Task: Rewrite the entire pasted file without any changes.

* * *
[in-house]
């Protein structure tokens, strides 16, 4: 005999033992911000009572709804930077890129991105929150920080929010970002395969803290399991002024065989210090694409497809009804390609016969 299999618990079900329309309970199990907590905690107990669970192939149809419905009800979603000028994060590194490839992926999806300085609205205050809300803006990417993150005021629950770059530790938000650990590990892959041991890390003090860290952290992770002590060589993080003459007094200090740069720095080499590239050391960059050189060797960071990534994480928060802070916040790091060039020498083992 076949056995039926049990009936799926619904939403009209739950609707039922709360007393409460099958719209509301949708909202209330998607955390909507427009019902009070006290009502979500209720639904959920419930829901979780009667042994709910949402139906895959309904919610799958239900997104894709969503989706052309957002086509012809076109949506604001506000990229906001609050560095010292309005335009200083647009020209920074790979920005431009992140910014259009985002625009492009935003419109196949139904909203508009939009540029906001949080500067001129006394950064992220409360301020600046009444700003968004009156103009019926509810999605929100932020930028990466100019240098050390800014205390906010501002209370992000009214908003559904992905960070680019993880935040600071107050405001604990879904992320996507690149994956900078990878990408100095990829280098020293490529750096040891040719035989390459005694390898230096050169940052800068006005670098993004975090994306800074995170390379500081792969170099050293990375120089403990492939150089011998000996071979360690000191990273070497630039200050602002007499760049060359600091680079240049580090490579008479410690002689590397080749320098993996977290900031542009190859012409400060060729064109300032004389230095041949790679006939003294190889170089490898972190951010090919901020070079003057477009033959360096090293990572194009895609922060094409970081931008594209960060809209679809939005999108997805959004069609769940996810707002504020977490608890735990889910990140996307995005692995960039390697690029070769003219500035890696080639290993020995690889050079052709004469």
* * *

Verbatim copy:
[in-house]
């Protein structure tokens, strides 16, 4: 005999033992911000009572709804930077890129991105929150920080929010970002395969803290399991002024065989210090694409497809009804390609016969 299999618990079900329309309970199990907590905690107990669970192939149809419905009800979603000028994060590194490839992926999806300085609205205050809300803006990417993150005021629950770059530790938000650990590990892959041991890390003090860290952290992770002590060589993080003459007094200090740069720095080499590239050391960059050189060797960071990534994480928060802070916040790091060039020498083992 076949056995039926049990009936799926619904939403009209739950609707039922709360007393409460099958719209509301949708909202209330998607955390909507427009019902009070006290009502979500209720639904959920419930829901979780009667042994709910949402139906895959309904919610799958239900997104894709969503989706052309957002086509012809076109949506604001506000990229906001609050560095010292309005335009200083647009020209920074790979920005431009992140910014259009985002625009492009935003419109196949139904909203508009939009540029906001949080500067001129006394950064992220409360301020600046009444700003968004009156103009019926509810999605929100932020930028990466100019240098050390800014205390906010501002209370992000009214908003559904992905960070680019993880935040600071107050405001604990879904992320996507690149994956900078990878990408100095990829280098020293490529750096040891040719035989390459005694390898230096050169940052800068006005670098993004975090994306800074995170390379500081792969170099050293990375120089403990492939150089011998000996071979360690000191990273070497630039200050602002007499760049060359600091680079240049580090490579008479410690002689590397080749320098993996977290900031542009190859012409400060060729064109300032004389230095041949790679006939003294190889170089490898972190951010090919901020070079003057477009033959360096090293990572194009895609922060094409970081931008594209960060809209679809939005999108997805959004069609769940996810707002504020977490608890735990889910990140996307995005692995960039390697690029070769003219500035890696080639290993020995690889050079052709004469």